Infant sleep machines are designed to generate background noise to aid babies in sleeping soundly. However, a new study has found that these devices can damage their hearing. The findings were published online on May 3 in the journal Pediatrics by researchers at the University of Toronto (Toronto, Canada) and the Hospital for Sick Children (Toronto, Canada).
The study authors note that infant sleep machines (ISMs) produce ambient noise (background noise) or noise to mask other sounds in an infant’s room with the aim of increasing uninterrupted sleep. They noted that the consistent use of these devices raises concerns for increasing an infant’s risk of noise-induced hearing loss. Therefore, they conducted a study to determine the maximum output levels of these sleep machines.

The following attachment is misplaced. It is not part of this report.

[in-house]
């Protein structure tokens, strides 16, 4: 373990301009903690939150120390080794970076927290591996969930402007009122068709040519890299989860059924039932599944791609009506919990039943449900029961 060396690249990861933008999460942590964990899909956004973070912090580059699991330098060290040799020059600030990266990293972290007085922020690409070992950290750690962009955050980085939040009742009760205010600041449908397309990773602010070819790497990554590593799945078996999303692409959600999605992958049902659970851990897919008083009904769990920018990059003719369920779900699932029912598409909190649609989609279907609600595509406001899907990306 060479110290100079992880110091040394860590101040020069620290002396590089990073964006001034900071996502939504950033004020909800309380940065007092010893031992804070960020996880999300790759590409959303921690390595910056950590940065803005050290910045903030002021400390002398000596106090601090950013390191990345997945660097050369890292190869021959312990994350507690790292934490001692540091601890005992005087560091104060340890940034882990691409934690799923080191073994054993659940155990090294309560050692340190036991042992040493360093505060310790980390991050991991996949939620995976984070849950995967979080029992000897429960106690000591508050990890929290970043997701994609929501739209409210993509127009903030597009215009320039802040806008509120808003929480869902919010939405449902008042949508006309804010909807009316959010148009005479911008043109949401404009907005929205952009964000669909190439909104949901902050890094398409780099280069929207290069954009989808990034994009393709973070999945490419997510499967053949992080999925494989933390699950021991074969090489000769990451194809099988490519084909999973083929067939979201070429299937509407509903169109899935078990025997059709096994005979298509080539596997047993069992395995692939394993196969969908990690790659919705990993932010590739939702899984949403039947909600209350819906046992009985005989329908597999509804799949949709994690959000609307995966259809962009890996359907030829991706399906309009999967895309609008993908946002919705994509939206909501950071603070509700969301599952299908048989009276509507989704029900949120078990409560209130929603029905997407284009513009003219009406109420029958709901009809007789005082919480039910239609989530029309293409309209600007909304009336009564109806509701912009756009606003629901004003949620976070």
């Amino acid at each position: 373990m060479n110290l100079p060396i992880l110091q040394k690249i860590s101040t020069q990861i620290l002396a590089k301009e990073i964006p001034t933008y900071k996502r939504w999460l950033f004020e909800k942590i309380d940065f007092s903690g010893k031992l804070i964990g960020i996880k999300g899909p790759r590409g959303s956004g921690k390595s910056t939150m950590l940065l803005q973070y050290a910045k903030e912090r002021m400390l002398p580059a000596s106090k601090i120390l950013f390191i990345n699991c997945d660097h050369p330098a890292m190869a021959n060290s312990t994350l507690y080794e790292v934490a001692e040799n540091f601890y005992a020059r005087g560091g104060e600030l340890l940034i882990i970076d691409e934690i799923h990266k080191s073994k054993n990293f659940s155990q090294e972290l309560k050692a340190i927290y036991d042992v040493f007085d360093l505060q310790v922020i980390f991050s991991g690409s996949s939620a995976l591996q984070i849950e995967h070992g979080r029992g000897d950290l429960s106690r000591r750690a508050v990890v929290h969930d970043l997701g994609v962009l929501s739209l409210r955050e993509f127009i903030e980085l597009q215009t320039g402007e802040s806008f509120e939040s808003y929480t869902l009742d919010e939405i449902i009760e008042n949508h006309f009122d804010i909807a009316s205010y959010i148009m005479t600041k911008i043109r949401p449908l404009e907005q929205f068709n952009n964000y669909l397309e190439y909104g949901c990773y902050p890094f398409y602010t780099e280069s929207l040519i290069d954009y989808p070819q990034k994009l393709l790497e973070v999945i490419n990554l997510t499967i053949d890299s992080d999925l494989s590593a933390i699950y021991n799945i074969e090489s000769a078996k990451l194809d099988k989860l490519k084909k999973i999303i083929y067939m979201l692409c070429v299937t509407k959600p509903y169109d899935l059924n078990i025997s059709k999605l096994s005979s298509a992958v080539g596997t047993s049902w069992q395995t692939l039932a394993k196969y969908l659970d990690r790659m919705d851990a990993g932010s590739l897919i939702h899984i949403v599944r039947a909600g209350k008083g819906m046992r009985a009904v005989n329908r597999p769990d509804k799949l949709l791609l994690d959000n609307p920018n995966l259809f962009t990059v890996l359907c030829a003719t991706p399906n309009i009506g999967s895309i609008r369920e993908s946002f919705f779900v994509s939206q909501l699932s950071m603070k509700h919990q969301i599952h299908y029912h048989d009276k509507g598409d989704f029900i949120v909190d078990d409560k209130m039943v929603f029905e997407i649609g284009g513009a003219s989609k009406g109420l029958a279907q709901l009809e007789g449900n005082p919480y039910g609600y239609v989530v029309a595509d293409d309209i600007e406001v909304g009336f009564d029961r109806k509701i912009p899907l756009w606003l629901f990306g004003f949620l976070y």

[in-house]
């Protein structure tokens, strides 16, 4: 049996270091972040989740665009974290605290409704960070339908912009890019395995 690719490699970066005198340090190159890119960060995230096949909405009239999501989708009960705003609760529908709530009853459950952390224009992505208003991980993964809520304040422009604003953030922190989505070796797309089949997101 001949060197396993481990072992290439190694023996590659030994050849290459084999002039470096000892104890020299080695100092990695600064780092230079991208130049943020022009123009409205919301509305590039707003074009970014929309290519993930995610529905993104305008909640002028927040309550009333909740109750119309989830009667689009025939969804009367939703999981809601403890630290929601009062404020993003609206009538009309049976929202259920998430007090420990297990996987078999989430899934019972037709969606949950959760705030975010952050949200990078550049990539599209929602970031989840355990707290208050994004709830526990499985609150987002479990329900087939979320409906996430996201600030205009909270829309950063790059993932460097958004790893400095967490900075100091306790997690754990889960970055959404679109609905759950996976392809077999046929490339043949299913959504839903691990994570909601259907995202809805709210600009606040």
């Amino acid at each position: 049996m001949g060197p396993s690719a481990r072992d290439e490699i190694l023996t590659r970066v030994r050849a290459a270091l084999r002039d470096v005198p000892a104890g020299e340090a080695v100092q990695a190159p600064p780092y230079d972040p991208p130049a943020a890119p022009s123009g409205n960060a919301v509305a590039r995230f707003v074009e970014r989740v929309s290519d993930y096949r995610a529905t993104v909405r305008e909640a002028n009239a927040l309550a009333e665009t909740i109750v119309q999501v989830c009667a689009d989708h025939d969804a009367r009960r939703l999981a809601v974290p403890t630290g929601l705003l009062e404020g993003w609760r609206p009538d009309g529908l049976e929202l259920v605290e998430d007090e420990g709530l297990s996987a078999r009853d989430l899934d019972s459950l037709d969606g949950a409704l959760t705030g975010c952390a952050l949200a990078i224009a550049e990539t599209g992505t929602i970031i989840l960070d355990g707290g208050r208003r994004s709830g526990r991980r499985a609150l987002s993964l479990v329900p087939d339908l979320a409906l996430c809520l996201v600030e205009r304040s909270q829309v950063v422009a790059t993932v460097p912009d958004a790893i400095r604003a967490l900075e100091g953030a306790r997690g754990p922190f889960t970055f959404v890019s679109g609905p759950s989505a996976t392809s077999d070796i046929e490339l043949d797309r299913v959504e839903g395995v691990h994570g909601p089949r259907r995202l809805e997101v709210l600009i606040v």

The investigators measured the sound levels of 14 infant sleep machines played at maximum volume; measurements were made at 30 cm (12 in), 100 cm (40 in), and 200 cm (80 in) from the machine. Correction factors were applied to account for a six-month-old infant’s ear canal. The researchers found that maximum sound levels at 30 cm were higher than 50 decibels for all the machines; thus, they all exceeded the current recommended noise limit for infants in hospital nurseries. In addition, three devices produced output levels higher than 85 decibels. Playing a sleep machine at these levels for more than eight hours, exceeds current occupational limits for accumulated noise exposure in adults; therefore, it risks noise-induced hearing loss.
The authors concluded that infant sleep machines are capable of producing output sound pressure levels that may be damaging to infant hearing and auditory development.
Take home message:
If you have one of these machines in your child’s nursery, place it a distance away—NOT in the child’s crib. Do not crank up the volume. Also, listen to the device at the distance it will be from the child and ensure that it is at a low level.